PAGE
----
The fun part! This actually takes up a relatively small part of my schedule. I like big, graphic, inky prints, so basically, I sit with a brush and some ink and just paint until I have images that I want to use. I want to work with more patterns and repeats in the future, so this will probably get more complex and digital in the future. This is also the time to order all the shirts, onesies and other products I need to print on. A nail biting decision making process that makes my credit card stress-smoke.

  3. Prepping Screens

    I normally scan my artwork, size it, and clean it up on my computer (pssst – learn to use Photoshop now!), and then print it out onto transparent film. During this time, my printer will probably break down about three times, and I will cry as many times. Then comes the technical part my job, coating screens, exposing screens, and taping screens, all of which is more nerve-wracking than it should be. Because, I am a klutz, and my set up is so basic (exposing lamp precariously looped around an IKEA railing, and wobbling over my screen, which is balanced on a cardboard box).  Around this time, someone in my family will complain about one of the following things: a) I washed out a screen in a bathtub, b) there is a bottle of screen emulsion in the fridge (“but it’s wrapped in a plastic bag!” I protest), c) we need an extra fridge RIGHT NOW!

  4. Printing!!

    This is my favorite time. This normally takes up to two weeks, and during those two weeks I will be in the sweetest flow state, I will post the most pretty pictures on Instagram, and look at my most productive and impressive to outsiders’ eyes. I will also probably forget to pick my kids up from the bus stop more than twice.


  5. Ironing and Sewing

    Uggggggh. No glossy instagram gram posts this week – just misery. A week of just ironing things to heatset ink (there is a reason why most of my own clothes are either jersey or wrinkled – I DON’T IRON…unless it is for work). I’m going to invest in a heat press, so that I don’t ever have to go through this again.
    Then a week of sewing labels and appliqueing shirts . This is normally the week you want to stop by if you want to hear my most colorful curse words. I have a love-hate relationship with my sewing machine, and am looking to make friends with somebody who loves to sew. Could it be you?

  6. Bits and Bobs

    Ordering enough business cards, tags, stickers, bags etc. Late night runs to Michaels to buy safety pins in bulk, to attach tags to shirts. Bribing kids to attach said labels to shirts. Screen printing paper bags to make them extra pretty. This is all important stuff, are you taking notes?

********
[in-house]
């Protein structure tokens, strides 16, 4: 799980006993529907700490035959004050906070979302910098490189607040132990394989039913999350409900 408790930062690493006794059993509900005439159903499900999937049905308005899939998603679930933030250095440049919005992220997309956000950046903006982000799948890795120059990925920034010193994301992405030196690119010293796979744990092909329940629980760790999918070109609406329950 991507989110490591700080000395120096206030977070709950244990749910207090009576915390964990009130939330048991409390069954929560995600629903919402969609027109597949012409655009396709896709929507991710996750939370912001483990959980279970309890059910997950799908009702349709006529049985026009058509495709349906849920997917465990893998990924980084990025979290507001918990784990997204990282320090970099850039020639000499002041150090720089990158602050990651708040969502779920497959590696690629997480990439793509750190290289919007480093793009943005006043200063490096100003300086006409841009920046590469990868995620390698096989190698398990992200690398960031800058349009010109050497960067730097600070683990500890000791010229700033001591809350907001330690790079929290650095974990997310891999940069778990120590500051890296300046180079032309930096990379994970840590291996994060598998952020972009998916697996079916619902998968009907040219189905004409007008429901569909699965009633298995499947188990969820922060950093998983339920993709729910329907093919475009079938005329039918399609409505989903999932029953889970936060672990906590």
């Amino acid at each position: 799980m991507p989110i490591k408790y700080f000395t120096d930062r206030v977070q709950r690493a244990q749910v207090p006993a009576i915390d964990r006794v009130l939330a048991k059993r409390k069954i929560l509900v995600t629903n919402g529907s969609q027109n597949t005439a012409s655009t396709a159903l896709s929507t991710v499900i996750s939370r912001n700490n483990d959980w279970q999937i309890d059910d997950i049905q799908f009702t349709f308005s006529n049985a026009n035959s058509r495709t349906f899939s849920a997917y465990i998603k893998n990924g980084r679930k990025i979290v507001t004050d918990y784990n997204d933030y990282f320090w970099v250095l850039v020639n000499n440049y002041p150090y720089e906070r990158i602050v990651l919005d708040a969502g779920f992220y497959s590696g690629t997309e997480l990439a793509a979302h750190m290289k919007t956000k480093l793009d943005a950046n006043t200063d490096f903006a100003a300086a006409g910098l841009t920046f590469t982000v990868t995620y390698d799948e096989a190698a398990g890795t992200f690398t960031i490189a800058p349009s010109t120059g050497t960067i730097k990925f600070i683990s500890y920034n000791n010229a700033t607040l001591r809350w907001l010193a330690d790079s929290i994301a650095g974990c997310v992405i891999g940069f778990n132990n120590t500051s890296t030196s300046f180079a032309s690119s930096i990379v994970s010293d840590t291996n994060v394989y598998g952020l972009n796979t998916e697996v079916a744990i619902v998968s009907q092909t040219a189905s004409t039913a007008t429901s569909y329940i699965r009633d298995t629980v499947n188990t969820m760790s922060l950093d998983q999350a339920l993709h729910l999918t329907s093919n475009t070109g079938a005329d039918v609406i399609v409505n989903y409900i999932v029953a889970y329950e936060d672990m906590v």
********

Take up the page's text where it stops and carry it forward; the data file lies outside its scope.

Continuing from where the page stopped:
7. Inventory and packing

    I do not have a brain for numbers, and do not enjoy stocktaking. Inventory makes me want to cry, and spreadsheets are just mean, but unfortunately necessary.
    Luckily, Square makes inventory a little easier to do, and I drink a lot of tea, and eat stuff I shouldn’t, to help me get through this trauma. Etsy is a whole other deal though. Whoever designed their site is just…pure…evil. Entering each item on there takes up more time than a trip to the grocery store and back.

  8. Last minute panic

    Of course, after finishing my stocktake, I realize that oops, I’m missing something in a size (What? I told you I’m no good with numbers!). So I do a last minute print run (or not – screen prints need time to sit after they are done. If it’s too late, then it’s too late).  It’s hard trying to gauge how many shirts to order for a season, and I’m still working on getting better at that. I work by myself, and have kids, so things can fall by the wayside sometimes.

I repeat this every season, and print between fairs sometimes, as well. I don’t produce a huge amount of products, but I’m happy with the quality of what I do produce. And here is the main thing: you have to genuinely like your product, and want to use it yourself. If you feel ambivalent about any of your products, then there is something wrong.  Do… your… best… work, and remember, in a year’s time it will not be your best work any more because you will have evolved. And then one day, you will be the bestest in the universe (this has not happened to me yet). So glad to have shared my pearls of wisdom with you. If you need any advice, I’m here for you.